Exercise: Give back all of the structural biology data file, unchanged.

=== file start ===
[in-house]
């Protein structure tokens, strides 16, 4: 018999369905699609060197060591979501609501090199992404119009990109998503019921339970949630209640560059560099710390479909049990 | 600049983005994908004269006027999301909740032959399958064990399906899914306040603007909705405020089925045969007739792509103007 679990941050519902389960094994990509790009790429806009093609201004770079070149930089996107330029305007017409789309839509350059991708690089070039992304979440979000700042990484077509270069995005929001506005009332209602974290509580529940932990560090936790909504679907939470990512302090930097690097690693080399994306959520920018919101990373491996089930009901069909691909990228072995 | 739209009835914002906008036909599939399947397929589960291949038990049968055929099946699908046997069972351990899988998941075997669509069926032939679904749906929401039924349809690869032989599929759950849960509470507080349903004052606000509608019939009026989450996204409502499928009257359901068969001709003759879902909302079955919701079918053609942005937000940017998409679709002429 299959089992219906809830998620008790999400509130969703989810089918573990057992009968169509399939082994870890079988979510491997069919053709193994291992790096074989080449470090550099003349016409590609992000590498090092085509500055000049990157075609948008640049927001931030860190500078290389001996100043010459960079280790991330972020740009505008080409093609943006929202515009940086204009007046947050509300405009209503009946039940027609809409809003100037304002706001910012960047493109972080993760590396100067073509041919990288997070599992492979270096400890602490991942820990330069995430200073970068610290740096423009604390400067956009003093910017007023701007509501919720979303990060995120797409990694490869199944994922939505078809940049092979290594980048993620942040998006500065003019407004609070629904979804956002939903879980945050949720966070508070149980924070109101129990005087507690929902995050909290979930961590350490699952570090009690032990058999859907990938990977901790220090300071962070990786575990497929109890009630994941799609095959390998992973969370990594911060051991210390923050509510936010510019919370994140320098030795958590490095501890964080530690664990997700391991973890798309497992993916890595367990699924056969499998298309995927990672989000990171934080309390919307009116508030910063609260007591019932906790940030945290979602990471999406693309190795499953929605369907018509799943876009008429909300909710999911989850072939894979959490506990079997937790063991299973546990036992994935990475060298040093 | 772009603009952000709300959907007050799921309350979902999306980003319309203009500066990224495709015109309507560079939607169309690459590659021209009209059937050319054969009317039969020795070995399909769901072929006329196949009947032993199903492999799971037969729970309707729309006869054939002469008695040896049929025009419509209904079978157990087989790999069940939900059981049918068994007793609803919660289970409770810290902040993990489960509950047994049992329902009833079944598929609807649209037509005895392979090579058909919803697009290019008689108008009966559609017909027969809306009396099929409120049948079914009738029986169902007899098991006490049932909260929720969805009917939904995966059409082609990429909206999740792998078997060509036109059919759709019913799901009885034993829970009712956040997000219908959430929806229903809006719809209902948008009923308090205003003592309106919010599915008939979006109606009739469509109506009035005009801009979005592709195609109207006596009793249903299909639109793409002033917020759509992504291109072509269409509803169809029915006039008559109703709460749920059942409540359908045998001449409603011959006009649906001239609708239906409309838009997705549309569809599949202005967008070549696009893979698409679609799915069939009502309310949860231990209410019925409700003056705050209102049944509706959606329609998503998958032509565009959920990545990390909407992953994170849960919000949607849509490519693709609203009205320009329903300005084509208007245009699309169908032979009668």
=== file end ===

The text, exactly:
[in-house]
């Protein structure tokens, strides 16, 4: 018999369905699609060197060591979501609501090199992404119009990109998503019921339970949630209640560059560099710390479909049990 | 600049983005994908004269006027999301909740032959399958064990399906899914306040603007909705405020089925045969007739792509103007 679990941050519902389960094994990509790009790429806009093609201004770079070149930089996107330029305007017409789309839509350059991708690089070039992304979440979000700042990484077509270069995005929001506005009332209602974290509580529940932990560090936790909504679907939470990512302090930097690097690693080399994306959520920018919101990373491996089930009901069909691909990228072995 | 739209009835914002906008036909599939399947397929589960291949038990049968055929099946699908046997069972351990899988998941075997669509069926032939679904749906929401039924349809690869032989599929759950849960509470507080349903004052606000509608019939009026989450996204409502499928009257359901068969001709003759879902909302079955919701079918053609942005937000940017998409679709002429 299959089992219906809830998620008790999400509130969703989810089918573990057992009968169509399939082994870890079988979510491997069919053709193994291992790096074989080449470090550099003349016409590609992000590498090092085509500055000049990157075609948008640049927001931030860190500078290389001996100043010459960079280790991330972020740009505008080409093609943006929202515009940086204009007046947050509300405009209503009946039940027609809409809003100037304002706001910012960047493109972080993760590396100067073509041919990288997070599992492979270096400890602490991942820990330069995430200073970068610290740096423009604390400067956009003093910017007023701007509501919720979303990060995120797409990694490869199944994922939505078809940049092979290594980048993620942040998006500065003019407004609070629904979804956002939903879980945050949720966070508070149980924070109101129990005087507690929902995050909290979930961590350490699952570090009690032990058999859907990938990977901790220090300071962070990786575990497929109890009630994941799609095959390998992973969370990594911060051991210390923050509510936010510019919370994140320098030795958590490095501890964080530690664990997700391991973890798309497992993916890595367990699924056969499998298309995927990672989000990171934080309390919307009116508030910063609260007591019932906790940030945290979602990471999406693309190795499953929605369907018509799943876009008429909300909710999911989850072939894979959490506990079997937790063991299973546990036992994935990475060298040093 | 772009603009952000709300959907007050799921309350979902999306980003319309203009500066990224495709015109309507560079939607169309690459590659021209009209059937050319054969009317039969020795070995399909769901072929006329196949009947032993199903492999799971037969729970309707729309006869054939002469008695040896049929025009419509209904079978157990087989790999069940939900059981049918068994007793609803919660289970409770810290902040993990489960509950047994049992329902009833079944598929609807649209037509005895392979090579058909919803697009290019008689108008009966559609017909027969809306009396099929409120049948079914009738029986169902007899098991006490049932909260929720969805009917939904995966059409082609990429909206999740792998078997060509036109059919759709019913799901009885034993829970009712956040997000219908959430929806229903809006719809209902948008009923308090205003003592309106919010599915008939979006109606009739469509109506009035005009801009979005592709195609109207006596009793249903299909639109793409002033917020759509992504291109072509269409509803169809029915006039008559109703709460749920059942409540359908045998001449409603011959006009649906001239609708239906409309838009997705549309569809599949202005967008070549696009893979698409679609799915069939009502309310949860231990209410019925409700003056705050209102049944509706959606329609998503998958032509565009959920990545990390909407992953994170849960919000949607849509490519693709609203009205320009329903300005084509208007245009699309169908032979009668």